Monday, June 1, 2009

"And they carry out a very formal and artistic exorcism..."

Maybe it's the constant arpeggios played in the background which remind me of pracicing piano when I was younger, but, for some reason, this song got me thinking about metronomes. Every musician uses some form of metronome at first, at least during their formative studies. But once they get it down, they just have this internal clock, ticking away, while they play, blindly if necessary, or as a group, with their internal clocks ticking away, clicking together, filling in everything around the abyss of the repetitions.

It is music in its purest form that exorcises. It is music that is formed from the most basic of repetitions, and it creates trance, it creates ecstacy, smiles, laughs and cries. It comforts death and the grievers at funerals. It is the centerpiece at ceremonies, the necessary background or foreground for so many rituals. It mimics every sound and rhythm and pattern in nature, and at the same time that sound and rhythm and pattern in nature is music itself. It follows oceans while oceans are following it. It breathes on its own and it breathes with us, together. It fills in the gaps.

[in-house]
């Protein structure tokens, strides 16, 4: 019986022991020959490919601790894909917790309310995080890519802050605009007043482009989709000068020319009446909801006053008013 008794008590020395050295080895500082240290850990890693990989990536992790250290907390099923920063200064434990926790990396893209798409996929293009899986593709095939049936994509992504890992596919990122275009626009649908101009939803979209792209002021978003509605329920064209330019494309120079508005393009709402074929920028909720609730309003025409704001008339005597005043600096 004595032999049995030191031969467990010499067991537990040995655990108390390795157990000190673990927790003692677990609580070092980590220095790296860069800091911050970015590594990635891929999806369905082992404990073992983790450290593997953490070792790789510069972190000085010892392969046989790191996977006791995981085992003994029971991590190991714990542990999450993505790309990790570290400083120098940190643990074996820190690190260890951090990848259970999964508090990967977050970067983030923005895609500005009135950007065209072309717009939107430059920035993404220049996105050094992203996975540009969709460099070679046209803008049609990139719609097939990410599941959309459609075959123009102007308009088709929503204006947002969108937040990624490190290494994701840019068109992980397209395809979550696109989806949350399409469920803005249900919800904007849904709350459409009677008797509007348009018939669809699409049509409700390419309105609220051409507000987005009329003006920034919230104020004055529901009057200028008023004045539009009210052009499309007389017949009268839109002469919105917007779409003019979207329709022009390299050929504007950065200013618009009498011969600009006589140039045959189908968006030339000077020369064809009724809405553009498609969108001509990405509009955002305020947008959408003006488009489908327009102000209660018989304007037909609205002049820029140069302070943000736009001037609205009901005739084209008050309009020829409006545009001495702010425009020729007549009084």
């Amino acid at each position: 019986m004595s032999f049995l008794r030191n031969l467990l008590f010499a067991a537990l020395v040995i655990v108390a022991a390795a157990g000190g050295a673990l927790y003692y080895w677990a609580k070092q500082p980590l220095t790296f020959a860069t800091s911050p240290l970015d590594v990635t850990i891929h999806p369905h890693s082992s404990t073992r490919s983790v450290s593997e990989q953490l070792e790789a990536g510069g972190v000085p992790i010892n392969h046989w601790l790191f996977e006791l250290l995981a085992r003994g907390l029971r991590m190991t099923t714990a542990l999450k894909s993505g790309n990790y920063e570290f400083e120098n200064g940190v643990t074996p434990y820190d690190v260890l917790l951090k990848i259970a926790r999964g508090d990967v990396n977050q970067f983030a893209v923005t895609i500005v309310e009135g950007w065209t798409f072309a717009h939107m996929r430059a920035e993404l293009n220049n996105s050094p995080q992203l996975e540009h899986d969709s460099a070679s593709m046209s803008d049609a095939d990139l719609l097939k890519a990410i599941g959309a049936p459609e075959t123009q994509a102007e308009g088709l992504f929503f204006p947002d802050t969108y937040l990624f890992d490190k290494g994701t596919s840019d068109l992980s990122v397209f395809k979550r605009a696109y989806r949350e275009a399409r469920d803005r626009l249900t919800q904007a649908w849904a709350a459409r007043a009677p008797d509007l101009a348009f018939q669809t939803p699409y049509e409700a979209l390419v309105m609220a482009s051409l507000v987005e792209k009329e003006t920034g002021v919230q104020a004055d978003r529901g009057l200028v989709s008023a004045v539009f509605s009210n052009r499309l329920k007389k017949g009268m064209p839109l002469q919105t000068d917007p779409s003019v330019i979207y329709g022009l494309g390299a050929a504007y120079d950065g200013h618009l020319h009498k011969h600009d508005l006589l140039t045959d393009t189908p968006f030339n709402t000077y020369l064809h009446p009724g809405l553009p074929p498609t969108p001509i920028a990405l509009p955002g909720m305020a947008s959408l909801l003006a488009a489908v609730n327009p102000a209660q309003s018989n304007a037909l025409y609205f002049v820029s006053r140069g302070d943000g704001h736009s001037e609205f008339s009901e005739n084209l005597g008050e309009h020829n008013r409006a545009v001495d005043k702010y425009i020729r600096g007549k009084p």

I was thinking that I live in a country where, sadly, I lack the pleasure of being able to eavesdrop. I can't understand the great majority of conversations around me. Furthermore, I spend most of my time listening to music sung in a multitude of foreign languages, which I can't understand either. I wonder what has led me to fill my audible world with so much incomprehension.

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